Cotton Australia, the peak representative body for Australia’s cotton growing industry, announced the finalists for their prestigious annual Awards at the beginning of June. The Awards were first granted in 2004, and they recognise high achievement in, and valuable contribution to, the Australian cotton industry - from growers and ginners to product suppliers, consultants, agronomists, researchers and extension teams. Mr Adam Kay, Cotton Australia’s CEO, recognises that each of the 2015 finalists has made outstanding contributions to the industry, for all of them are ‘leaders in their fields, and each have contributed enormously to our industry in key areas such as on-farm best practice, research and development, innovation and community leadership’.
One of the finalists in the category Monsanto Grower of the Year and AgriRisk High Achiever of the Year are Tristram Hertslet (manager) and Robert and Jennie Reardon (owners), of Reardon Farms in Talwood. Robert and his wife Jennie, who have been farming since 1969, are originally from Moree, where Robert’s father helped them to get started in a 650Ha dryland cropping property they named ‘Limerick’. Reardon Farms do not own Limerick any more, but they have two other properties in the vicinity of Moree, which were acquired in the mid to late 70s, plus five properties in the Queensland Macintyre Valley area, near Talwood and Bungunya.
Robert began to develop his properties into irrigation almost thirty years ago, initially as a move forward from the hard times that the grain industry went through in the mid-80s. In addition to irrigated cotton, Reardon Farms currently grow dryland wheat, sorghum, barley, chickpeas, sunflowers and cotton. They also run cattle (400-450 head of cows) on areas that aren't growing crops, and operate a licensed feedlot. The farms provide employment for around 25 permanent staff plus a number of casual seasonal employees.
The ability to forge and maintain strong relationships, and to contribute to the community, weaves through the story of Robert and Jennie’s success. Robert, who also served as Councillor on the Goondiwindi Regional Council for eight years, stresses the importance of good business relationships, for example with his bank; Reardon Farms have always budgeted carefully (in fact, they currently review their budget on three key separate occasions every year), and this has helped them have a close relationship and earn the trust of their banker, WBC Moree Agribusiness, who, in Robert’s words, ‘has supported us when we needed it’. Robert also appreciates their Accountants, Boyce CA, Moree, highly, for ‘always been a very big part of our support team’.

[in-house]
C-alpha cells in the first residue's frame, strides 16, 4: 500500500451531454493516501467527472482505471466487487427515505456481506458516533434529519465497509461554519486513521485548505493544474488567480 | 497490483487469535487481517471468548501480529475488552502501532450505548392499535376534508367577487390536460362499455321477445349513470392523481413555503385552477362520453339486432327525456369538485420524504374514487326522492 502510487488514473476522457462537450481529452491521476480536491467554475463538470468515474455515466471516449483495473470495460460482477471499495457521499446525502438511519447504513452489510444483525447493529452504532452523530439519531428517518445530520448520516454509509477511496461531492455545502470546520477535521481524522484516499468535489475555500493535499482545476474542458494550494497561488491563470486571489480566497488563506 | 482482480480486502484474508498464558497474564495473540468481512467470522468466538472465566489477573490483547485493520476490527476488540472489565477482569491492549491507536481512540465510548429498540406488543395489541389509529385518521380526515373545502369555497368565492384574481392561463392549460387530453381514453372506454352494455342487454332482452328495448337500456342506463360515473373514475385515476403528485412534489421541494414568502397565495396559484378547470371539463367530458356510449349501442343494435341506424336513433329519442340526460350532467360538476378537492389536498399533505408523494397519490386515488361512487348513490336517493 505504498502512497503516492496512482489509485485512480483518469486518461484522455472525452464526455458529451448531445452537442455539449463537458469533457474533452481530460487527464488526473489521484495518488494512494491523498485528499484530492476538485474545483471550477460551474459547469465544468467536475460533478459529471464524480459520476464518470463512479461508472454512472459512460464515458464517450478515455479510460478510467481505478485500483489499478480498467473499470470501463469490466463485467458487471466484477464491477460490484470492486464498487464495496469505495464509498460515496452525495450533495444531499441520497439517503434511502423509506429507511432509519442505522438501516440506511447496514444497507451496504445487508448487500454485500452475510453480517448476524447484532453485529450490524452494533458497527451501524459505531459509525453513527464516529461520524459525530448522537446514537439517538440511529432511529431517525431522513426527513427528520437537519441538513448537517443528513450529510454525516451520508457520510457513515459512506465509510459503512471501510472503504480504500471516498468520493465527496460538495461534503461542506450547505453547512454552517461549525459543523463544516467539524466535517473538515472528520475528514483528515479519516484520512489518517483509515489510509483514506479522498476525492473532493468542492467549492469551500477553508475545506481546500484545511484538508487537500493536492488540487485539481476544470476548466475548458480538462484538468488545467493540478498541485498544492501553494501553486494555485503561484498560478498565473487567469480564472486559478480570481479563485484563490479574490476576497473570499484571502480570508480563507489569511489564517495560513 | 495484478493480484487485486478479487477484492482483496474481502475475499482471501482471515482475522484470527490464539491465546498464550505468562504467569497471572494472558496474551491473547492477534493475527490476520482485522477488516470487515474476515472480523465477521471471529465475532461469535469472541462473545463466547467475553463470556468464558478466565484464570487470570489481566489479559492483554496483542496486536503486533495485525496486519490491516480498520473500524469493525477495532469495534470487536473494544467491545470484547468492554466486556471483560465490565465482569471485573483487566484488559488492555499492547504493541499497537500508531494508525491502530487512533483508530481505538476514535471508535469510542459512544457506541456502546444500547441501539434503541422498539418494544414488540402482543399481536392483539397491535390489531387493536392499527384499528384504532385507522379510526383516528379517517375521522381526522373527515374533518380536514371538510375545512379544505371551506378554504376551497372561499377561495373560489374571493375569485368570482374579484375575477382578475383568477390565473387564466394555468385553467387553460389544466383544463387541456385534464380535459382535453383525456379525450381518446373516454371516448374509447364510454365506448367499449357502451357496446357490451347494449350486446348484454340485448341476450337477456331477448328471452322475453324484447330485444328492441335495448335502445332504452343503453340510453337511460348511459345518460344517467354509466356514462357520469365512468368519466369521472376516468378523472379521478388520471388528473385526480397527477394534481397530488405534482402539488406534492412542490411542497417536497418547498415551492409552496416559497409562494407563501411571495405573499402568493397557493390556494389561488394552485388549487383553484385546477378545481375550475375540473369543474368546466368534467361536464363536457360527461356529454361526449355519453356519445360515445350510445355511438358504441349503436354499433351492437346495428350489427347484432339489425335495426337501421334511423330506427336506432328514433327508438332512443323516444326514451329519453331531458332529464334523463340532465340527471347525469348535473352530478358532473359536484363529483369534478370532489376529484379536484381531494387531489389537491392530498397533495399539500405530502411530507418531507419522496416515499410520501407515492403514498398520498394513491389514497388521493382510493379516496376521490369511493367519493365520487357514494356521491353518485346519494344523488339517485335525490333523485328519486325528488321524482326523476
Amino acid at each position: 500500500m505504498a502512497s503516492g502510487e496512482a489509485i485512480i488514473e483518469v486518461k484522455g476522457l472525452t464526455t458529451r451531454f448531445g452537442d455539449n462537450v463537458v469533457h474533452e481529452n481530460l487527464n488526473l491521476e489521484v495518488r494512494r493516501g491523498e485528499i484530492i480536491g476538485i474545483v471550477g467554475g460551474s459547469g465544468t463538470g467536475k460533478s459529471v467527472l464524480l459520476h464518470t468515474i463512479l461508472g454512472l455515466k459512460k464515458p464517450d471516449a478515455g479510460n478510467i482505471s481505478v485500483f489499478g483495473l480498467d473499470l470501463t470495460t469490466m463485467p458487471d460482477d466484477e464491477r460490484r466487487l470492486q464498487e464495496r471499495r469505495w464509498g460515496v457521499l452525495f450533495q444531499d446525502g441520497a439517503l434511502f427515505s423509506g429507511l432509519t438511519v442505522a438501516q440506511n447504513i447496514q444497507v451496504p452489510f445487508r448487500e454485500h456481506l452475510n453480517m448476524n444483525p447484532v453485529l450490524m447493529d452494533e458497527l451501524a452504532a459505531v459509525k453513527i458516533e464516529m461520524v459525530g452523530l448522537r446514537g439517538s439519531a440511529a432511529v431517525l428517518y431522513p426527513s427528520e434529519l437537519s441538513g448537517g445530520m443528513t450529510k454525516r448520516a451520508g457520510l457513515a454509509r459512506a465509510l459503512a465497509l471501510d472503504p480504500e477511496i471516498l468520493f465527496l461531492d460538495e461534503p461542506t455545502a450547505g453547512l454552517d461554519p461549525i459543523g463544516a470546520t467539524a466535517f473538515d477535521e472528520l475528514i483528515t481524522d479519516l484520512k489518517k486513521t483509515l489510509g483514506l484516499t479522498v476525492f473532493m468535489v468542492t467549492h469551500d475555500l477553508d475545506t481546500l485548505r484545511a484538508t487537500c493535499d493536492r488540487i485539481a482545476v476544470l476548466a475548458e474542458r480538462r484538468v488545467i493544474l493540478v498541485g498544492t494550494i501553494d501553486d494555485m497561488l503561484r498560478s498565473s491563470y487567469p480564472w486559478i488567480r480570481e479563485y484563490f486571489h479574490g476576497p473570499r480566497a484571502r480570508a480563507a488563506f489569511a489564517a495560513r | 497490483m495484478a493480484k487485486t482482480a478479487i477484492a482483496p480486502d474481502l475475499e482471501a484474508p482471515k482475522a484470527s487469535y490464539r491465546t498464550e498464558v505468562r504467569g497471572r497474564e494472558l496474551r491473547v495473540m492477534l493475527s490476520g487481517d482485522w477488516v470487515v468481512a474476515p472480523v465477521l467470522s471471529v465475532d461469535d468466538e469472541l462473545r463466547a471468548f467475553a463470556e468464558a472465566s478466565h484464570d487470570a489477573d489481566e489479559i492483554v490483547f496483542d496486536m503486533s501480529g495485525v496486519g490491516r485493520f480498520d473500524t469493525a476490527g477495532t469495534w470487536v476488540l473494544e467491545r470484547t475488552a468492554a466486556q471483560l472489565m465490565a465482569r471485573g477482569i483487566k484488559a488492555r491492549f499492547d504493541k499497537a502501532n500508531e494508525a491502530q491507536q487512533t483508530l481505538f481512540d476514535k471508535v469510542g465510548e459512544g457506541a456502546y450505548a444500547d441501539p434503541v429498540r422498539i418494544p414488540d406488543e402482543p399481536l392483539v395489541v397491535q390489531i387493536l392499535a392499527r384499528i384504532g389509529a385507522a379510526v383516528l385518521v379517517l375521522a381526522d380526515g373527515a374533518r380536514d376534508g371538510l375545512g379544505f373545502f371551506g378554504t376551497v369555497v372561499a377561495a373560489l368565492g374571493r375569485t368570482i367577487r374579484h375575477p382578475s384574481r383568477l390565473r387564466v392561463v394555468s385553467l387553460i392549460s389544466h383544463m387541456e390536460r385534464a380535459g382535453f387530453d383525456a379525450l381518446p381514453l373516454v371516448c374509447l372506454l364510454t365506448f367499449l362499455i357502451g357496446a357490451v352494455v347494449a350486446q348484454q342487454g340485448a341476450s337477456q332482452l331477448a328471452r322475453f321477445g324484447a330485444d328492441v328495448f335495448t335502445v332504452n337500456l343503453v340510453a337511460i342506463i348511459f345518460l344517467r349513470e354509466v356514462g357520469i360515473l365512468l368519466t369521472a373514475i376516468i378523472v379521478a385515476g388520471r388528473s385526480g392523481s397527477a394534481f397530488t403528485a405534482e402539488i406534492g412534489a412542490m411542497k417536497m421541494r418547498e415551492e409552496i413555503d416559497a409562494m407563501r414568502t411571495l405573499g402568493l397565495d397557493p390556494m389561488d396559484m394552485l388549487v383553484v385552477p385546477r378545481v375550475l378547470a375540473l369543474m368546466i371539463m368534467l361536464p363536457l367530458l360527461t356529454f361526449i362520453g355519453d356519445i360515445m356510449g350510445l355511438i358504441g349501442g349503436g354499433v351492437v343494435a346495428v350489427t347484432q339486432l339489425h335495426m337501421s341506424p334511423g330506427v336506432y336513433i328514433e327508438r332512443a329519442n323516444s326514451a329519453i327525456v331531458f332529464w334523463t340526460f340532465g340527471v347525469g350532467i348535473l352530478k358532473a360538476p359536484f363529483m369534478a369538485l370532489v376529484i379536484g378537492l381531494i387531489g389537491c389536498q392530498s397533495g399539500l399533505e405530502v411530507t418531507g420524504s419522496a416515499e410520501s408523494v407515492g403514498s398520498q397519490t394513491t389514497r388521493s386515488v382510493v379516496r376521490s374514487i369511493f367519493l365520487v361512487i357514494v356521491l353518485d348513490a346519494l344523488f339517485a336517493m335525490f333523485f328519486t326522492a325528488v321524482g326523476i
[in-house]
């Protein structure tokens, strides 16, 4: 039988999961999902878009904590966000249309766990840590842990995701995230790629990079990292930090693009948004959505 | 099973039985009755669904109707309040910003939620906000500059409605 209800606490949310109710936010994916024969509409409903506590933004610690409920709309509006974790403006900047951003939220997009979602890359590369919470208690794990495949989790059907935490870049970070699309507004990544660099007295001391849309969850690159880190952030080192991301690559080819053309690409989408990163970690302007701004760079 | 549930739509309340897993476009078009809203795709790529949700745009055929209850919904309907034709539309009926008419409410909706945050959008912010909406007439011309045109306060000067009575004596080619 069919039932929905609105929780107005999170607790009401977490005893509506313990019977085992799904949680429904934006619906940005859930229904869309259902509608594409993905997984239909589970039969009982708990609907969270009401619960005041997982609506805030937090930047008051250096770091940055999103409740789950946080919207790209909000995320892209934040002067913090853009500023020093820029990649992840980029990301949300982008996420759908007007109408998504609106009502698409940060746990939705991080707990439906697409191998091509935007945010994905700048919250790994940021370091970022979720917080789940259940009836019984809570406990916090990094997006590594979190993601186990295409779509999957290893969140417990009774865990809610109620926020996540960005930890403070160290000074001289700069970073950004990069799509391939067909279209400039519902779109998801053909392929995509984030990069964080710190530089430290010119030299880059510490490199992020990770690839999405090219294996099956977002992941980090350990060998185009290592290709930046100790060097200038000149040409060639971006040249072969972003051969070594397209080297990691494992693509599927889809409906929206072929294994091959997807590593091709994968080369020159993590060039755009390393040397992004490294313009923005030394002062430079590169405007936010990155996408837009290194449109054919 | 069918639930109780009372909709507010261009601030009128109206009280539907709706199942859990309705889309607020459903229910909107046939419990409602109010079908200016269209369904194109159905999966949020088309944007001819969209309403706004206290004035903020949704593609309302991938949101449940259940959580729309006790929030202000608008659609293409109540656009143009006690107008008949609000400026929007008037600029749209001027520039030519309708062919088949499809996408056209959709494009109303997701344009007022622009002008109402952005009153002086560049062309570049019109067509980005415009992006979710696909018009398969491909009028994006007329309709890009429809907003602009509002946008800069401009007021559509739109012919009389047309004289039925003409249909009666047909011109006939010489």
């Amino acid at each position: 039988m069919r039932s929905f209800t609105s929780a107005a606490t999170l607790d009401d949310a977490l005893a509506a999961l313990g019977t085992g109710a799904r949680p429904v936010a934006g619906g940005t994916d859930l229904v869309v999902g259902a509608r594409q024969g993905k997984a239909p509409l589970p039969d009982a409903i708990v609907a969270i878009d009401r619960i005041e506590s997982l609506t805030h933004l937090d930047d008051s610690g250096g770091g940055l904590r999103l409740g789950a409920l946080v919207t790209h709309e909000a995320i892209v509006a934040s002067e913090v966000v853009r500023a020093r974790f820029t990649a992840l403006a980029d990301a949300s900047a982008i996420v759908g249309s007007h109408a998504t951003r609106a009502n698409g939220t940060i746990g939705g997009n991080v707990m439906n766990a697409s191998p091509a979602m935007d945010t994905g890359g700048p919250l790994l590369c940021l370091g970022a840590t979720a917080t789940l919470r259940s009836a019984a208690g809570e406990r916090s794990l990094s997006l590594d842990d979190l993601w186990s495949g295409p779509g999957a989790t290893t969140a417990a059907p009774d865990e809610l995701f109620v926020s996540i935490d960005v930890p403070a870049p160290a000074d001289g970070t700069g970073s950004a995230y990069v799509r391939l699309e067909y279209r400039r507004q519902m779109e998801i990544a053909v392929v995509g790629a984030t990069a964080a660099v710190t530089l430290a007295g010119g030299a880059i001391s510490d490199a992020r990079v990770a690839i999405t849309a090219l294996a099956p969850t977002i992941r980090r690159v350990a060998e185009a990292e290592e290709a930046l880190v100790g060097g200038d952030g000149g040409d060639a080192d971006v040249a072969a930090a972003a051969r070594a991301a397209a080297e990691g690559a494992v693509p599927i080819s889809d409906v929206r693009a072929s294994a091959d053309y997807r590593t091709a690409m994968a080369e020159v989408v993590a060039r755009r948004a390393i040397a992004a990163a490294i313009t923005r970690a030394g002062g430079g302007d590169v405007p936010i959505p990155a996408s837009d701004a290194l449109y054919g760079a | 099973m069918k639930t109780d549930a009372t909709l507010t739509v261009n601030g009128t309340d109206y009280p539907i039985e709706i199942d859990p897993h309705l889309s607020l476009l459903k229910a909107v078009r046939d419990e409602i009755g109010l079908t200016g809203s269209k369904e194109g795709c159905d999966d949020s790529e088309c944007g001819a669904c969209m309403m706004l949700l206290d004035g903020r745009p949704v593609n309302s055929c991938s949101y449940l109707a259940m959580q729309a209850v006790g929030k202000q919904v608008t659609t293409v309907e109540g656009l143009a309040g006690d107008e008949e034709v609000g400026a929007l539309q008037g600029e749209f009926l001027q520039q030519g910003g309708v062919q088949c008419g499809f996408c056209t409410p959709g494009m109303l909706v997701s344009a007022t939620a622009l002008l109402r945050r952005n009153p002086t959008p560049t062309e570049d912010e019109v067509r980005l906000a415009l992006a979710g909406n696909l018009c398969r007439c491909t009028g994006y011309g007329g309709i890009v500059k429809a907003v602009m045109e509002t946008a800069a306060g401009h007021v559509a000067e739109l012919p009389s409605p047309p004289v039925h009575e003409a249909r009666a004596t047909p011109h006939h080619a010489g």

Reardon Farms also have a very good relationship with Vanderfield St George, who Robert says provide ‘excellent service’. Reardon Farms have always been at the forefront of technology and used modern machinery and equipment in their farming practices, and to this end they boast a range of John Deere machinery, including cotton pickers, sprayers and tractors, and technology. Indeed, being on the leading edge of technology is one of several factors that Robert puts the success of his operation down to, and John Travers and his team at Vanderfield St George are proud to be able to come along and have a part in it.
Roberts’ goal has always been to ‘do a job as good as possible’, but being a good operator is only part of the story. One of the main strengths that Robert sees as a key element of success is surrounding oneself with reliable, capable staff, and Reardon Farms certainly has that. In an industry where it may be difficult at times to achieve this goal due to a variety of reasons, they have been able to connect with their community and build a workforce of quality employees that sometimes start as seasonal workers and end up staying on a permanent basis. Indeed, some of the staff at Reardon Farms have been with them for decades, and have no plans to move on. Their focus on best practice is supported by different workshops and initiatives on and off-farm that support the continuous development of team members. Like most everyone in the primary industries, Robert has had his share of tough times, but the Reardons know that ‘a bad year can be followed by a good one’, and, with that faith, they avoid putting people off, which results in higher security of employ- ment for their workers while allowing them to keep the knowledge base within the business.
It is not difficult to see why Reardon Farms are finalists in the prestigious and competitive Australian Cotton Industry Awards. We join Robert and Jennie, their daughters Julie, Kate and Margo and their families, Tristram, and the whole team in celebrating this achievement and we look forward to many more celebrations to come.